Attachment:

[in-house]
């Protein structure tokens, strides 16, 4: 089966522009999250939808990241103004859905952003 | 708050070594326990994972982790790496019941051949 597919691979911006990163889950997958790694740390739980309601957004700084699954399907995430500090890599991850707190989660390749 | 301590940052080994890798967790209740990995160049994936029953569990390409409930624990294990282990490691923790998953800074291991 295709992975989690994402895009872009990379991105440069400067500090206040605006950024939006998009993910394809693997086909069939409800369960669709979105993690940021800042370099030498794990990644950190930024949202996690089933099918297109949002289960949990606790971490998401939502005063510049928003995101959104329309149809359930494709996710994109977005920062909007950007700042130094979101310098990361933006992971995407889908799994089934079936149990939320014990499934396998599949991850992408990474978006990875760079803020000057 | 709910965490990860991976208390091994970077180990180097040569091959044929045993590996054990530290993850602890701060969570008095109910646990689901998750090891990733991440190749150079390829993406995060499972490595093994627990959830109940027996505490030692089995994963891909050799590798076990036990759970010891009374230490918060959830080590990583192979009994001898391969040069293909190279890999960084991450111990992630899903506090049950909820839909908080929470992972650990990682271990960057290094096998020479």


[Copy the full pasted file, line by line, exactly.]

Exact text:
[in-house]
């Protein structure tokens, strides 16, 4: 089966522009999250939808990241103004859905952003 | 708050070594326990994972982790790496019941051949 597919691979911006990163889950997958790694740390739980309601957004700084699954399907995430500090890599991850707190989660390749 | 301590940052080994890798967790209740990995160049994936029953569990390409409930624990294990282990490691923790998953800074291991 295709992975989690994402895009872009990379991105440069400067500090206040605006950024939006998009993910394809693997086909069939409800369960669709979105993690940021800042370099030498794990990644950190930024949202996690089933099918297109949002289960949990606790971490998401939502005063510049928003995101959104329309149809359930494709996710994109977005920062909007950007700042130094979101310098990361933006992971995407889908799994089934079936149990939320014990499934396998599949991850992408990474978006990875760079803020000057 | 709910965490990860991976208390091994970077180990180097040569091959044929045993590996054990530290993850602890701060969570008095109910646990689901998750090891990733991440190749150079390829993406995060499972490595093994627990959830109940027996505490030692089995994963891909050799590798076990036990759970010891009374230490918060959830080590990583192979009994001898391969040069293909190279890999960084991450111990992630899903506090049950909820839909908080929470992972650990990682271990960057290094096998020479």